FEMA Signing Statement Blasted
UPI Homeland and National Security Editor
Washington (UPI) Oct 12, 2006
A bi-partisan group of U.S. Senators has written to President George W. Bush, expressing "dismay" that he intends to disregard provisions in the recent law overhauling the Federal Emergency Management Agency, which set minimum qualifications for its director.
The chairwoman of the Senate Homeland Security and Governmental Affairs Committee, Republican Susan Collins of Maine, the committee's senior-most Democrat, Joe Lieberman of Connecticut, and Democratic Senator Mary Landrieu from Louisiana all signed the letter, sent Thursday.
They thank Bush for signing last week the Homeland Security Appropriations Act, part of which enacted a whole-scale restructuring of FEMA -- and the Department of Homeland Security, into which it was rolled in March 2003 -- in response to the agency's widely panned performance in the aftermath of Hurricane Katrina last year.
"We were dismayed, however," the senators continue, "by the 'signing statement,' in which you express your intention to disregard provisions in the law intended to protect against further mistakes such as those that plagued the 2005 hurricane response."
The new law makes an effort to end the cronyism that critics charged had enabled emergency management novice Michael Brown to become FEMA chief in 2003 after just two years as the agency's general counsel. It requires that the president nominate a candidate who has "a demonstrated ability in and knowledge of emergency management and homeland security; and not less than five years of executive leadership and management experience in the public or private sector."
It also gives the FEMA administrator, once confirmed, a direct line to Congress, saying he or she "may make such recommendations to Congress relating to emergency management as the administrator considers appropriate."
As the bill's language was being finalized, an administration official told United Press International that meant the administrator's testimony to Congress would not go through the usual review by the White House Office of Management and Budget -- a process designed to ensure that all statements of administration policy are consistent, but which critics charge is used by officials to tone down or remove anything critical of or embarrassing to the administration.
Bush signed the law at a high-profile media event in Scottsdale, Ariz., Oct. 4, saying it would help the United States "better respond to emergencies and natural disasters by strengthening the capabilities of the Federal Emergency Management Agency."
But the signing statement, released quietly several hours later, maintains that nearly 40 provisions of the law, including those regarding the FEMA administrator, are unconstitutional restrictions on the prerogatives of the executive branch.
The provision on the administrator's direct line to Congress, the signing statement says, "purports to ... limit supervision of an executive branch official in the provision of advice to the Congress."
The statement says the law will be construed "in a manner consistent with the constitutional authority of the president to ... supervise the unitary executive branch," meaning the agency will have to "ensure that any reports or recommendations submitted to the Congress are subjected to appropriate executive branch review and approval before submission."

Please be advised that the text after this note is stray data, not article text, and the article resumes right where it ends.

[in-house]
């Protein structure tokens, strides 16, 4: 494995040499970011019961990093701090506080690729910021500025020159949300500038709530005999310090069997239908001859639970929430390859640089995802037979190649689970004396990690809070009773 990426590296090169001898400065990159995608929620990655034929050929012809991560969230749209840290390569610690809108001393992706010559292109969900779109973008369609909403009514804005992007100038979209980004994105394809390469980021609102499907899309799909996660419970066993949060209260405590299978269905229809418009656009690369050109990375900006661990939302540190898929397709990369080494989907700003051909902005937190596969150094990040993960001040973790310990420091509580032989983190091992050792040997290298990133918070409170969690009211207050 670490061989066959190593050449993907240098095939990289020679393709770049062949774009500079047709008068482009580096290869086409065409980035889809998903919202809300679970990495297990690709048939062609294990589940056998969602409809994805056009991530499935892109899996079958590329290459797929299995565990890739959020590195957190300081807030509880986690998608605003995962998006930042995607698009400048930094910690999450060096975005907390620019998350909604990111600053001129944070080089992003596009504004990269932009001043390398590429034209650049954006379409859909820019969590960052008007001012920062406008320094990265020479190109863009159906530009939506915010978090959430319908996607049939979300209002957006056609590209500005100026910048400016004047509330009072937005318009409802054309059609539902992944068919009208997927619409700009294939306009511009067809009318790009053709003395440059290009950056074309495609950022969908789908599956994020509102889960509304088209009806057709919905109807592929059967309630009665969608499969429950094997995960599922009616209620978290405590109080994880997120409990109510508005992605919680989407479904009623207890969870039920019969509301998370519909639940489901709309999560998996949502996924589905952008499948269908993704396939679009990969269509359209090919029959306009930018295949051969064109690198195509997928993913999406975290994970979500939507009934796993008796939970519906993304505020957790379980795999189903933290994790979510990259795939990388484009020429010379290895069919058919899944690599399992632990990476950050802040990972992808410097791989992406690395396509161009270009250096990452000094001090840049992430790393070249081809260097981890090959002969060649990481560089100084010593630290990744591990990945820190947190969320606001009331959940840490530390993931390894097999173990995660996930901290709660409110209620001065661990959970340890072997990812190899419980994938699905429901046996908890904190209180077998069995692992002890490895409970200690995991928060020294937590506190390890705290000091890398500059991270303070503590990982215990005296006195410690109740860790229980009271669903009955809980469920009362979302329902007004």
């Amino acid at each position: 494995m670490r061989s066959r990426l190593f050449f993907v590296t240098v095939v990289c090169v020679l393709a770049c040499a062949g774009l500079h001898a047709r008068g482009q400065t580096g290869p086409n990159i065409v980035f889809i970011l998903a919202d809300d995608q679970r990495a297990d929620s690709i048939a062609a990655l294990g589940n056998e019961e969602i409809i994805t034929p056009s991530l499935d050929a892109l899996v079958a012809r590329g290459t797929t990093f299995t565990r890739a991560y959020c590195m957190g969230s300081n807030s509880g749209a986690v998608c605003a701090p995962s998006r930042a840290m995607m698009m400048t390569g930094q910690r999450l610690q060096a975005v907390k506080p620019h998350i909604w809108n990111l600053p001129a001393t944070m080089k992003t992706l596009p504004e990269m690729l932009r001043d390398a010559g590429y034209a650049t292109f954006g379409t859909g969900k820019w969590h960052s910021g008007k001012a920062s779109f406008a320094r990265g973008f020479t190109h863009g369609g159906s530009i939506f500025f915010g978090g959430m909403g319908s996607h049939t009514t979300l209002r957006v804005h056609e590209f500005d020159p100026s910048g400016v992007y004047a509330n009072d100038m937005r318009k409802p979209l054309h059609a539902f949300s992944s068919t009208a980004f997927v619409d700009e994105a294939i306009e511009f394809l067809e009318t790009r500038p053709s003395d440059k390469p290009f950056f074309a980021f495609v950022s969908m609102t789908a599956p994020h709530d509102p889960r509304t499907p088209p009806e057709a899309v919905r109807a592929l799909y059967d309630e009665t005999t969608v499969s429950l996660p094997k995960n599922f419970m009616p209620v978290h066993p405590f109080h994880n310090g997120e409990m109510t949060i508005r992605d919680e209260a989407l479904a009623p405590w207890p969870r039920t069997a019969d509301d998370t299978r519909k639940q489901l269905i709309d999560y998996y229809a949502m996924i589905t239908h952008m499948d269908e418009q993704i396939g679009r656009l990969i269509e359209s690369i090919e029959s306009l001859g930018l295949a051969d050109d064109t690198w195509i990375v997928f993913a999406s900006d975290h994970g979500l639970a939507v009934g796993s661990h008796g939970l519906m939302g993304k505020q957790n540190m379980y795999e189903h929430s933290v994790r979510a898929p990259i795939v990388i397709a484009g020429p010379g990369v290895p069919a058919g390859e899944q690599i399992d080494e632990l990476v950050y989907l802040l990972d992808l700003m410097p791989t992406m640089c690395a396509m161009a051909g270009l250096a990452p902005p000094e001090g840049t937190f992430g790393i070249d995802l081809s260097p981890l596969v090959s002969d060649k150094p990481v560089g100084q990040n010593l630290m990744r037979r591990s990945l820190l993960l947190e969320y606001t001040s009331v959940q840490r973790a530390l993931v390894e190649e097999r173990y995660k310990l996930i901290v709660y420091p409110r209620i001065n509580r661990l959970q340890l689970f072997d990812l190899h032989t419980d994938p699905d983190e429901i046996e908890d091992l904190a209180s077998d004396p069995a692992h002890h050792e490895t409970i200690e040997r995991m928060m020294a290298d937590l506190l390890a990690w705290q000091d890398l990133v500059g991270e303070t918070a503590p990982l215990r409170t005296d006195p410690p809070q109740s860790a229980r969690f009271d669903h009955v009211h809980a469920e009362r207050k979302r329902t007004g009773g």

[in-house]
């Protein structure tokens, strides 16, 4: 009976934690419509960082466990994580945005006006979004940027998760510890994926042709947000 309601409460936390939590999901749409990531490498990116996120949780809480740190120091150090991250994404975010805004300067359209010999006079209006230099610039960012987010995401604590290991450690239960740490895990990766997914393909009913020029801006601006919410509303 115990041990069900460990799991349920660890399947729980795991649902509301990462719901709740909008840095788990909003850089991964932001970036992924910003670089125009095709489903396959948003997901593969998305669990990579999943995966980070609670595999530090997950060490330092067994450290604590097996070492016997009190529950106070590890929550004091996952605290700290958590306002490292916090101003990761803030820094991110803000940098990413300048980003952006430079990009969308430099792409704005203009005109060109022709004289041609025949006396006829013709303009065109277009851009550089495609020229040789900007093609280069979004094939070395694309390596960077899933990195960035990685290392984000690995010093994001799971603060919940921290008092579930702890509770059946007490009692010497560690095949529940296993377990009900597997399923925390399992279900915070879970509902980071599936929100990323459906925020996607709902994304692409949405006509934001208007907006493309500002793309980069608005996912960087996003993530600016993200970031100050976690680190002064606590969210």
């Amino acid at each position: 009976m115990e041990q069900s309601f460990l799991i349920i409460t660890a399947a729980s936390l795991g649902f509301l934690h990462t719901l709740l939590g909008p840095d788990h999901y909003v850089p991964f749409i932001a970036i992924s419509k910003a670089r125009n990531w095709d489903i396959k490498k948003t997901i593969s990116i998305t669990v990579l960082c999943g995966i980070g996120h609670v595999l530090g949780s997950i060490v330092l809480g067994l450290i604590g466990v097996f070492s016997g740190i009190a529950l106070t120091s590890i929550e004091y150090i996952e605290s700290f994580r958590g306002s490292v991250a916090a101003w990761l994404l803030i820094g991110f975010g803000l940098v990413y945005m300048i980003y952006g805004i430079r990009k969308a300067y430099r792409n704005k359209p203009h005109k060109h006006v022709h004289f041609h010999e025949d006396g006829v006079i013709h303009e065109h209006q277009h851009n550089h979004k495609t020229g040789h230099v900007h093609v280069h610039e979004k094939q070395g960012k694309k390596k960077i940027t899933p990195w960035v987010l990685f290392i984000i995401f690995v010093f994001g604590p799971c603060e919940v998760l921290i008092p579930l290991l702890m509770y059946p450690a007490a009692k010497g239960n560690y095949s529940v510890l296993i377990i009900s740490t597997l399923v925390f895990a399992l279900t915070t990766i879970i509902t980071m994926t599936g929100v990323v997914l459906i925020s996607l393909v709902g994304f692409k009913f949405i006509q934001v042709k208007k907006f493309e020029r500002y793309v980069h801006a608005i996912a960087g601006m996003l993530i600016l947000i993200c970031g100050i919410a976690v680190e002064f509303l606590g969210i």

In Thursday's letter, however, the senators point out that "this provision follows precedent set in other agencies -- in particular the Department of Defense," where the chairman of the joint chiefs of staff has a similar direct line. "Congress needs a forthright assessment of the state of the nation's preparedness from the FEMA administrator," they conclude.
The minimum qualifications provision, the signing statement says, "purports to limit the qualifications of the pool of persons from whom the president may select the appointee in a manner that rules out a large portion of those persons best qualified by experience and knowledge to fill the office."
But the letter says that legislation has set minimum qualifications "for numerous executive positions," including the solicitor general and the director of the Interior Department's Fish and Wildlife Service.
Neither the White House nor the Office of Management and Budget responded to requests for an interview, but in an e-mailed statement Thursday spokesman Scott Milburn told UPI that the policy co-ordination and review process was designed to ensure that "bills and position statements submitted to Congress by one agency properly take into account the interests and concerns of all affected agencies, and divergent agency views are reconciled."
He said the signing statement "clarifies and preserves" the administration's rights "to effectively manage the work of executive branch agencies."
Nevertheless, the letter appears to signal a growing restiveness on Capitol Hill about the Bush White House's broad use of such signing statements to protect what senior officials see as important executive branch prerogatives.
Critics say the expanded use of the statements is another instance of the administration's determination to expand the unilateral powers of the executive, and the president and vice-president personally.
"We continue to have concerns about your broad use of the signing statements to raise questions about the executive's intention to comply with legislation passed by both house of Congress and signed into law by the president," says the senators' letter.
Source: United Press International
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